RICHMOND, Va. (WRIC) — Food trucks are a dime a dozen in the River City, but one stands apart from the rest by serving farm-fresh food to individuals in need free of charge. That is the mission of SevaTruck, a nonprofit that gives out meals to underserved communities.

The organization started in the Washington, D.C. area. But in January, work began to bring the concept to Central Virginia.

Approximately two weeks ago, SevaTruck RVA served its first dish. Since then, more than 600 meals have been given out to local Virginians in need.

“It’s always a good time to give back to the community, but there was definitely even more need after COVID and during COVID,” SevaTruck RVA Executive Director Molly McMahon said.

She said SevaTruck’s menu is inspired by the produce donated from local farmers, such as corn and cucumbers.

“We’ve been making burritos with all vegetables — summer squash, carrots, tomatoes, cucumber salads, I’ve made cantaloupe-cucumber salads, as well,” McMahon said. “So it’s really just about giving healthy food, food that we would eat ourselves, giving it to people who don’t always have access to it.”

Most recently, SevaTruck RVA held an event at Greenwood Elementary School in Henrico County, called Books and Burritos. McMahon said that they served 150 meals and were able to distribute books that were donated from Goodwill.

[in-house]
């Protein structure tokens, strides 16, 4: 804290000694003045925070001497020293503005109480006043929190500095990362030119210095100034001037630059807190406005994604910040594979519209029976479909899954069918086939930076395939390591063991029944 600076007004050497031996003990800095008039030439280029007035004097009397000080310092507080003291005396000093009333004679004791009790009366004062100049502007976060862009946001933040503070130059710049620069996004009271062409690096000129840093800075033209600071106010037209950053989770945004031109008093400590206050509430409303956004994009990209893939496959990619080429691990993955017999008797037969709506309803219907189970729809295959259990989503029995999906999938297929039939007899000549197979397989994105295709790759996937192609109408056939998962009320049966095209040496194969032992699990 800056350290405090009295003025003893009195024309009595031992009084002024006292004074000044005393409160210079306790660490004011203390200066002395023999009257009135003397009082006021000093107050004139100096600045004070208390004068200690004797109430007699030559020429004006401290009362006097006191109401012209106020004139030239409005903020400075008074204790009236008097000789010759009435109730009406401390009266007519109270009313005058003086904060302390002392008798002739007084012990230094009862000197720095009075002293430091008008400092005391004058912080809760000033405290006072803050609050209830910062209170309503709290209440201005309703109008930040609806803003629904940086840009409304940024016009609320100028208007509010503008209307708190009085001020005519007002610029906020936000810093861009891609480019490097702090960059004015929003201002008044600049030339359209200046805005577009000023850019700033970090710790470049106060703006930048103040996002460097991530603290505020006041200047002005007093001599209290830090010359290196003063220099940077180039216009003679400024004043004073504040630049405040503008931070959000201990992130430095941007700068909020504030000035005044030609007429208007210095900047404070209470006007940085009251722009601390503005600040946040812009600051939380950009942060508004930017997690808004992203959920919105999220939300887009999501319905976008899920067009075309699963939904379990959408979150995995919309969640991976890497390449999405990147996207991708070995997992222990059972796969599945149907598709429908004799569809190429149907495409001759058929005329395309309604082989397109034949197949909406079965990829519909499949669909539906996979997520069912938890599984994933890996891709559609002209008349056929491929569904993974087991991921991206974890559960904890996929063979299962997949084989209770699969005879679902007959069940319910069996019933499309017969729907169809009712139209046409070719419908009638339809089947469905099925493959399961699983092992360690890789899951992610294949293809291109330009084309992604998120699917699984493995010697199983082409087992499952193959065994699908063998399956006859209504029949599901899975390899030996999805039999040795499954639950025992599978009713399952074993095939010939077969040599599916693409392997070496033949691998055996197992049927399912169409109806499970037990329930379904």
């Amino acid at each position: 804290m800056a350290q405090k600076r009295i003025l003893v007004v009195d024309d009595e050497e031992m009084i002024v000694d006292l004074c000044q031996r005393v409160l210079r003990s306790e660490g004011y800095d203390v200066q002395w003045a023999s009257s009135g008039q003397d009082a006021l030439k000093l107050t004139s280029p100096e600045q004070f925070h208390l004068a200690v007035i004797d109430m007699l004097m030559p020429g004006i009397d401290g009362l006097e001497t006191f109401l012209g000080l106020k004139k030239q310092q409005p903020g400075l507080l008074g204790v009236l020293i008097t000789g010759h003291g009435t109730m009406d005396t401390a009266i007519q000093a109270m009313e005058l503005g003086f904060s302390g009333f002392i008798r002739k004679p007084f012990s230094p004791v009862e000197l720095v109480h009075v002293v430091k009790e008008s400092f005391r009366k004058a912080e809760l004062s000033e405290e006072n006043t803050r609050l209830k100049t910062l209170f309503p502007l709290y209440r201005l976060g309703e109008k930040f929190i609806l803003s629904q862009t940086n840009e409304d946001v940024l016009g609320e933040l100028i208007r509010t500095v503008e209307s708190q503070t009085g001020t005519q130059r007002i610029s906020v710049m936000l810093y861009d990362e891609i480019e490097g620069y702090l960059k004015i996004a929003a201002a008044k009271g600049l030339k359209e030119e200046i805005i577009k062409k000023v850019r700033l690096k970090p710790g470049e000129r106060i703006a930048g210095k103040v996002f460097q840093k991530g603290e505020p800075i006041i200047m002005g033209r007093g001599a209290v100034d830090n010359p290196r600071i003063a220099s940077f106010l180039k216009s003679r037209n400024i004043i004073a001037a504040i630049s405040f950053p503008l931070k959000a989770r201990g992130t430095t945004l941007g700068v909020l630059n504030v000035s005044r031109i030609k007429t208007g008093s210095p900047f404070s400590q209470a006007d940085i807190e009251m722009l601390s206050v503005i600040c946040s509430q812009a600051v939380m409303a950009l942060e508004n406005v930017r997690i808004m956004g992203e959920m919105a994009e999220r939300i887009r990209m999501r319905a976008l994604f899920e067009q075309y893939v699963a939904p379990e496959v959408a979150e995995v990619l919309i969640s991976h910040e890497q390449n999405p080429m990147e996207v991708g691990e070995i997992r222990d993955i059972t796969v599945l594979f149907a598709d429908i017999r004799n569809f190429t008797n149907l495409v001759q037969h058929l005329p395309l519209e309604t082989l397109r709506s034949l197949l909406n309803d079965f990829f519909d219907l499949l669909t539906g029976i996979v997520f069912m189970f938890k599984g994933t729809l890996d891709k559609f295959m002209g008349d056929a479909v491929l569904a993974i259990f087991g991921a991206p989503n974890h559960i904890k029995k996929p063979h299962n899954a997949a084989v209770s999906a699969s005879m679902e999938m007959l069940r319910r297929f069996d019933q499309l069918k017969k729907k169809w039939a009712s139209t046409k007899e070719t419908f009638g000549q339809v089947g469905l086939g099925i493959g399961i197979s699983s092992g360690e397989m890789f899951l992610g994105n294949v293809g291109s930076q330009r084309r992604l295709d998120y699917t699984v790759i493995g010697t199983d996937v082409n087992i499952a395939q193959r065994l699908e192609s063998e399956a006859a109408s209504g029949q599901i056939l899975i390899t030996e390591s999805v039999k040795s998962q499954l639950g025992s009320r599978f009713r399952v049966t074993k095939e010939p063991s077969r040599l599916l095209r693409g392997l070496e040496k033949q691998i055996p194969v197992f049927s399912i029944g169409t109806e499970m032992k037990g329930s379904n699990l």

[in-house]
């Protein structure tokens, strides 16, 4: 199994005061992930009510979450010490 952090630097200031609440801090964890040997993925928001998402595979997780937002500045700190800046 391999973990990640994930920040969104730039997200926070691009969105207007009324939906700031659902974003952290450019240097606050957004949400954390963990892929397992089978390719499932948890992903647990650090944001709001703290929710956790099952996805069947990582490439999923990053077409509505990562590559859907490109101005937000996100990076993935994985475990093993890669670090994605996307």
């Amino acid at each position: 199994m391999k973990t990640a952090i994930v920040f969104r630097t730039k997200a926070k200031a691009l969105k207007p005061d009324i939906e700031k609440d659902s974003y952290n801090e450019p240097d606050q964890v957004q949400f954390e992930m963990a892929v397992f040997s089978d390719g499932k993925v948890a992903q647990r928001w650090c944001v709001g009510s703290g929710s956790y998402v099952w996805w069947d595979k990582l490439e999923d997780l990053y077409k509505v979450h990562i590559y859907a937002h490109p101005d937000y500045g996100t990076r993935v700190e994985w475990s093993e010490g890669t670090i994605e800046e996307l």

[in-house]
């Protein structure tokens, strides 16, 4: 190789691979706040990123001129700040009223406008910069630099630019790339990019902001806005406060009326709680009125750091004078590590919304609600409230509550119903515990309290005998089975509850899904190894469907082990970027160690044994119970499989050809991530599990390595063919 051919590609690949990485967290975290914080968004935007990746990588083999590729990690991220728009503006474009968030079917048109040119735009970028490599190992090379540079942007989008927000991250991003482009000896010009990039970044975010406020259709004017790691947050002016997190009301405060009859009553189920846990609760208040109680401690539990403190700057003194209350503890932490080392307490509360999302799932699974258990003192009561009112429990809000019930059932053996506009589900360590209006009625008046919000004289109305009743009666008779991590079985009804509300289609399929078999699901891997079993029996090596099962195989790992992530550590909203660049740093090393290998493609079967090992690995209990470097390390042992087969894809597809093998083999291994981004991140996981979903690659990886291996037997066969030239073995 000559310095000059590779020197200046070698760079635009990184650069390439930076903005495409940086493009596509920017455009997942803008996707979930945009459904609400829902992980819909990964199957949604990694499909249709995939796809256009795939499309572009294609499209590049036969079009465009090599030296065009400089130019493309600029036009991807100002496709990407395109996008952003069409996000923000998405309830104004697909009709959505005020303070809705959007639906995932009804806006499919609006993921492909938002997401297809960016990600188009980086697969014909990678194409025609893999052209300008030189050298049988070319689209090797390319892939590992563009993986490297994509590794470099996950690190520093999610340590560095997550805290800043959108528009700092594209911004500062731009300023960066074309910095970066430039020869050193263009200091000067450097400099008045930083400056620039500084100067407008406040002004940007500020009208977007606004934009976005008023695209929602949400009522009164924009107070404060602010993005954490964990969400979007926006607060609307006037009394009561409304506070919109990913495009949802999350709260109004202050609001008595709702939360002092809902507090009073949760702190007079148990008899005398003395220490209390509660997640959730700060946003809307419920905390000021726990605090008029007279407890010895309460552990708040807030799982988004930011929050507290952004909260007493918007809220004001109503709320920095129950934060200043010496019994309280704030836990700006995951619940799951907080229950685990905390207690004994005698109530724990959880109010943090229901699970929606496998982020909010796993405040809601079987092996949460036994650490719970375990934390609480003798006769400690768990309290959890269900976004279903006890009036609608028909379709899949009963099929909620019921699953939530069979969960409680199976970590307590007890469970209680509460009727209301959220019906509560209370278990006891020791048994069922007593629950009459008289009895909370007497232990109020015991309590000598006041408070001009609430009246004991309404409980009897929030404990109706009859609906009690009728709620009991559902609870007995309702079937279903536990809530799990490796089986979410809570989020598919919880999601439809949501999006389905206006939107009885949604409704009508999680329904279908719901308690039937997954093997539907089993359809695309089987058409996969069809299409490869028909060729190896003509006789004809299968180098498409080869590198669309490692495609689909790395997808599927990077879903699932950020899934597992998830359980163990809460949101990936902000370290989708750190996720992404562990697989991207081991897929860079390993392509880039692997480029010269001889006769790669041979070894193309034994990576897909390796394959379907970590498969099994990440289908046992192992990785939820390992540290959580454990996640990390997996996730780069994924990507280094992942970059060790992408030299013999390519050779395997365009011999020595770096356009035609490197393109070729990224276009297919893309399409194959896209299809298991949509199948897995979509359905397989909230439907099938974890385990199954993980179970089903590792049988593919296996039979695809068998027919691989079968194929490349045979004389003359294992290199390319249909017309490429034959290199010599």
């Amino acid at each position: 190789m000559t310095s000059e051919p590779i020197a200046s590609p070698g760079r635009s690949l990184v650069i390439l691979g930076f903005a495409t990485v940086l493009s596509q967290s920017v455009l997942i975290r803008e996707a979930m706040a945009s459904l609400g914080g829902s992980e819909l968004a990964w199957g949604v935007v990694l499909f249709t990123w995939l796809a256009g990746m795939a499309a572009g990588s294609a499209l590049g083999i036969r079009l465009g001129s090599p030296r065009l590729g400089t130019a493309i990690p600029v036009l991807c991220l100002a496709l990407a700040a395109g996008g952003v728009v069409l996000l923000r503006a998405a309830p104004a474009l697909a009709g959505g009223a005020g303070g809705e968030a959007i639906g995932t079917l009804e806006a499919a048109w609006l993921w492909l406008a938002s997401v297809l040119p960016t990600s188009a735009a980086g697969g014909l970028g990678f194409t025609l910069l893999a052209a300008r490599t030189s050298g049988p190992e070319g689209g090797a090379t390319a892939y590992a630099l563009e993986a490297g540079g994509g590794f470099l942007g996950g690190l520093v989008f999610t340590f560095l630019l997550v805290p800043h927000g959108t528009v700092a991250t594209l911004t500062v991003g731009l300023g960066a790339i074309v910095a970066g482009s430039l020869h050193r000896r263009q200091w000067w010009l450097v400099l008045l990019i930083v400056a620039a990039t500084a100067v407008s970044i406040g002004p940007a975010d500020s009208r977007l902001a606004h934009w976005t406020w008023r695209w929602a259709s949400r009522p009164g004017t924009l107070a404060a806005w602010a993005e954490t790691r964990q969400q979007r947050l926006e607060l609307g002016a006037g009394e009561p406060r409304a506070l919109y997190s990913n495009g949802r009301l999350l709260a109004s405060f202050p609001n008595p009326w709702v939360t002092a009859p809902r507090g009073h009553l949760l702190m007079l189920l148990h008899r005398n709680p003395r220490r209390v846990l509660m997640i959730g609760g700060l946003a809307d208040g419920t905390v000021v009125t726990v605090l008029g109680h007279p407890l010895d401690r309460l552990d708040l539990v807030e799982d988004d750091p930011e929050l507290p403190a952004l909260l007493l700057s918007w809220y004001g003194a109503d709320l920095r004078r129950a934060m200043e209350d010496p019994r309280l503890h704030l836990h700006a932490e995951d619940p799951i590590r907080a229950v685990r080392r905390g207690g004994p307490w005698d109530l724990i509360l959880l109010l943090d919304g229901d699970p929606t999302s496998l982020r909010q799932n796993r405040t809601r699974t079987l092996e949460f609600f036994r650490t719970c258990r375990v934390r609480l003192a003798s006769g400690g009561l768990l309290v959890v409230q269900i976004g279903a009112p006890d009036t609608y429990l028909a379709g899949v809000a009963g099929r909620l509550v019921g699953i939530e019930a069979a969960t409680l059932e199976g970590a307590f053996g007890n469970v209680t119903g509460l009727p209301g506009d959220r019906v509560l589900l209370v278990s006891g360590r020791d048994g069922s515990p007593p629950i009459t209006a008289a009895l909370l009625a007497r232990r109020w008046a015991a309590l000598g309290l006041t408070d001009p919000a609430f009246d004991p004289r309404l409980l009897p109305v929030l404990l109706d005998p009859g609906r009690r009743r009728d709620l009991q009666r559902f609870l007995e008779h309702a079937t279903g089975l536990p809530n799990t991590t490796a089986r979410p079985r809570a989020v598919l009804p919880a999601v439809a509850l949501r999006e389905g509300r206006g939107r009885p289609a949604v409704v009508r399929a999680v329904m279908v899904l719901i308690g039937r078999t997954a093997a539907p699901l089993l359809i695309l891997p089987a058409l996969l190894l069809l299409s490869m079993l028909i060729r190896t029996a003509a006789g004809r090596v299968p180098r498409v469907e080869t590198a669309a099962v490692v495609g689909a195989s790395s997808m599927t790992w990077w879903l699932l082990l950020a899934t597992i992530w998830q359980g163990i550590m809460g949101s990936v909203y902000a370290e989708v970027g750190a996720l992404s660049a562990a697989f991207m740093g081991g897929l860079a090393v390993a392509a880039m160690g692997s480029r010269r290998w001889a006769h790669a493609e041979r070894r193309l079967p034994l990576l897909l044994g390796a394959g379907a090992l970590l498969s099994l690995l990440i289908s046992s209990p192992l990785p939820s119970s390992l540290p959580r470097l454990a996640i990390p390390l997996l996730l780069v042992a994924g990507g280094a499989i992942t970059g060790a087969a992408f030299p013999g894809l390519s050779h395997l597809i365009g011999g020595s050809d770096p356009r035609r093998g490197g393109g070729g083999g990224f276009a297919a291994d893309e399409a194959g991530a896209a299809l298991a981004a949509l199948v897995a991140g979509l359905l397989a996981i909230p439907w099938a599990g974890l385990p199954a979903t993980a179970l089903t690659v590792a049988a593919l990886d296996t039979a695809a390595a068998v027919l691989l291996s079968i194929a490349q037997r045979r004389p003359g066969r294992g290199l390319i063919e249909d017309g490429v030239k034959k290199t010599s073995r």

“They were very excited to get books, you know, just seeing the reaction on kids’ faces,” she said. “There’s not a long discussion with people, but you can just tell by the looks on their face that they’re very appreciative of the fact that we’re coming to them and providing food.”

SevaTruck RVA has three upcoming events in August, in partnership with Bright Beginnings Rutland YMCA, Bright Beginnings Ashland and Greenwood Elementary School. The events are not open to the general public. McMahon said that they are put on by organizations for certain groups in need.

“The community is what’s making this go,” McMahon said. “I mean, all of the donations so far have kept our food costs incredibly low. We’re really just paying for supplies to package things.”

In order to keep costs low, McMahon said that SevaTruck is always on the lookout for community members willing to assist. For information on how to get involved, click here.

“We really just want to get out to as many people as possible,” McMahon said. “We want to be the conduit of bringing people into the community to help the community, and just grow as much food as we can that’s healthy and just impact and fill as many bellies as we can.”